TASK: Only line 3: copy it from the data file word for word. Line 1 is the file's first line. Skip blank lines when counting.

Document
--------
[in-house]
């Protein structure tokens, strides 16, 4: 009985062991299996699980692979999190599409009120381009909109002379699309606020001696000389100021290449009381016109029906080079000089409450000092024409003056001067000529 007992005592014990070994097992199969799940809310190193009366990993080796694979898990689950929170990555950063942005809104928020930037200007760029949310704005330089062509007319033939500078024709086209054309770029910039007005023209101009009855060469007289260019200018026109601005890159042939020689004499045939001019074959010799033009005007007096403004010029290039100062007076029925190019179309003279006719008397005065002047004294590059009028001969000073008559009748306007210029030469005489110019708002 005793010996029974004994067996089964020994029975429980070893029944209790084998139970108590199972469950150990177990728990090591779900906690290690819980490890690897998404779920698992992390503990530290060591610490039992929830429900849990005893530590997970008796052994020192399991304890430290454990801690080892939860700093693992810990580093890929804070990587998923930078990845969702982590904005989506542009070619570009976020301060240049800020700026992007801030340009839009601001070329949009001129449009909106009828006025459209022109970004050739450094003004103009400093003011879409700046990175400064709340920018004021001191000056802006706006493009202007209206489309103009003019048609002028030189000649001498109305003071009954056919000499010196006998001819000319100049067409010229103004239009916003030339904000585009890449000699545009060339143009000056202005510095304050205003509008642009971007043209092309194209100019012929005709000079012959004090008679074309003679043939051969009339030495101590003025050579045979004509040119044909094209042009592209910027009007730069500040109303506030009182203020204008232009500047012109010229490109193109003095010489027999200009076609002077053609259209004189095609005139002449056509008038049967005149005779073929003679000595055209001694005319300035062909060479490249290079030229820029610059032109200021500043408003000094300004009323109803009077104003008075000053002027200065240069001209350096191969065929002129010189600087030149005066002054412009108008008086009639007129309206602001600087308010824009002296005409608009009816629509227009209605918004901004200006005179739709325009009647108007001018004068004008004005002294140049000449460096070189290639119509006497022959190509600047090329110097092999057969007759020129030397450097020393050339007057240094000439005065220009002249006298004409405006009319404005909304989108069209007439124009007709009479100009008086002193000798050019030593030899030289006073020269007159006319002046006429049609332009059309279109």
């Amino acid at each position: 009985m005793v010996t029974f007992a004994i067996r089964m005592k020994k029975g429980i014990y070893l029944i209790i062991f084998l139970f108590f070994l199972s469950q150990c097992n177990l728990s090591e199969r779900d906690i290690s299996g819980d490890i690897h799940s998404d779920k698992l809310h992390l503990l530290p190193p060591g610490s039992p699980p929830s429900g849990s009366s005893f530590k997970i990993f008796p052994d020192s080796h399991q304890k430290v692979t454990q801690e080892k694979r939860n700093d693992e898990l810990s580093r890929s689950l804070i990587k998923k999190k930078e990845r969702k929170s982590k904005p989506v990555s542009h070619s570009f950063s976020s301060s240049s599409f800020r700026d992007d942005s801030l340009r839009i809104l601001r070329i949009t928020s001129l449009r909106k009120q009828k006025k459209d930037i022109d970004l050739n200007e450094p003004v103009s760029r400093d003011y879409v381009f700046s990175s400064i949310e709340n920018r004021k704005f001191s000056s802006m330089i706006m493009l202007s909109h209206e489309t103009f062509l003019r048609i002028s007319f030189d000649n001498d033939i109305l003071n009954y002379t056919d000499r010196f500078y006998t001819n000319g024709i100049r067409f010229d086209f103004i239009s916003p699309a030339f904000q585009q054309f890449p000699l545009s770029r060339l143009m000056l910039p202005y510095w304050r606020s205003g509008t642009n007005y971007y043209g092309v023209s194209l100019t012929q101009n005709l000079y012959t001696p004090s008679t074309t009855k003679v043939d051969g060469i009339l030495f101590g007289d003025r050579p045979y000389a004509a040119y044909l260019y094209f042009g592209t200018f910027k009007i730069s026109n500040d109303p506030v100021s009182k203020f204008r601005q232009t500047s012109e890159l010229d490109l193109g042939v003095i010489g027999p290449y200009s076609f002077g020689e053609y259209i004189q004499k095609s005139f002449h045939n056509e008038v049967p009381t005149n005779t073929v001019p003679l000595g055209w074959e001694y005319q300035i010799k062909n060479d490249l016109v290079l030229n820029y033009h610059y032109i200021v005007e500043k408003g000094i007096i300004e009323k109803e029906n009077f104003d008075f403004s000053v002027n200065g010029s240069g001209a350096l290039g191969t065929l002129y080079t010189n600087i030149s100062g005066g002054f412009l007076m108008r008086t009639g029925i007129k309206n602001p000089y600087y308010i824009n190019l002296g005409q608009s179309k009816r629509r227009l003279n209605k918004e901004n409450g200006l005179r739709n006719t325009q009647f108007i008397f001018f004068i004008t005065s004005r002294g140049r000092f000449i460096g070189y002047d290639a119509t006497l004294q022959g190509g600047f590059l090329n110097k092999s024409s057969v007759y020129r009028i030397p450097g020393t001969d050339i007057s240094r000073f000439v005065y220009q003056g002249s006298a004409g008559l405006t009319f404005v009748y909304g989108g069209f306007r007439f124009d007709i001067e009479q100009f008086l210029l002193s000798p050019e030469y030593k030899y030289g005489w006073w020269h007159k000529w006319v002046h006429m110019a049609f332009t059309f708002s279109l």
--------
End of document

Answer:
């Amino acid at each position: 009985m005793v010996t029974f007992a004994i067996r089964m005592k020994k029975g429980i014990y070893l029944i209790i062991f084998l139970f108590f070994l199972s469950q150990c097992n177990l728990s090591e199969r779900d906690i290690s299996g819980d490890i690897h799940s998404d779920k698992l809310h992390l503990l530290p190193p060591g610490s039992p699980p929830s429900g849990s009366s005893f530590k997970i990993f008796p052994d020192s080796h399991q304890k430290v692979t454990q801690e080892k694979r939860n700093d693992e898990l810990s580093r890929s689950l804070i990587k998923k999190k930078e990845r969702k929170s982590k904005p989506v990555s542009h070619s570009f950063s976020s301060s240049s599409f800020r700026d992007d942005s801030l340009r839009i809104l601001r070329i949009t928020s001129l449009r909106k009120q009828k006025k459209d930037i022109d970004l050739n200007e450094p003004v103009s760029r400093d003011y879409v381009f700046s990175s400064i949310e709340n920018r004021k704005f001191s000056s802006m330089i706006m493009l202007s909109h209206e489309t103009f062509l003019r048609i002028s007319f030189d000649n001498d033939i109305l003071n009954y002379t056919d000499r010196f500078y006998t001819n000319g024709i100049r067409f010229d086209f103004i239009s916003p699309a030339f904000q585009q054309f890449p000699l545009s770029r060339l143009m000056l910039p202005y510095w304050r606020s205003g509008t642009n007005y971007y043209g092309v023209s194209l100019t012929q101009n005709l000079y012959t001696p004090s008679t074309t009855k003679v043939d051969g060469i009339l030495f101590g007289d003025r050579p045979y000389a004509a040119y044909l260019y094209f042009g592209t200018f910027k009007i730069s026109n500040d109303p506030v100021s009182k203020f204008r601005q232009t500047s012109e890159l010229d490109l193109g042939v003095i010489g027999p290449y200009s076609f002077g020689e053609y259209i004189q004499k095609s005139f002449h045939n056509e008038v049967p009381t005149n005779t073929v001019p003679l000595g055209w074959e001694y005319q300035i010799k062909n060479d490249l016109v290079l030229n820029y033009h610059y032109i200021v005007e500043k408003g000094i007096i300004e009323k109803e029906n009077f104003d008075f403004s000053v002027n200065g010029s240069g001209a350096l290039g191969t065929l002129y080079t010189n600087i030149s100062g005066g002054f412009l007076m108008r008086t009639g029925i007129k309206n602001p000089y600087y308010i824009n190019l002296g005409q608009s179309k009816r629509r227009l003279n209605k918004e901004n409450g200006l005179r739709n006719t325009q009647f108007i008397f001018f004068i004008t005065s004005r002294g140049r000092f000449i460096g070189y002047d290639a119509t006497l004294q022959g190509g600047f590059l090329n110097k092999s024409s057969v007759y020129r009028i030397p450097g020393t001969d050339i007057s240094r000073f000439v005065y220009q003056g002249s006298a004409g008559l405006t009319f404005v009748y909304g989108g069209f306007r007439f124009d007709i001067e009479q100009f008086l210029l002193s000798p050019e030469y030593k030899y030289g005489w006073w020269h007159k000529w006319v002046h006429m110019a049609f332009t059309f708002s279109l």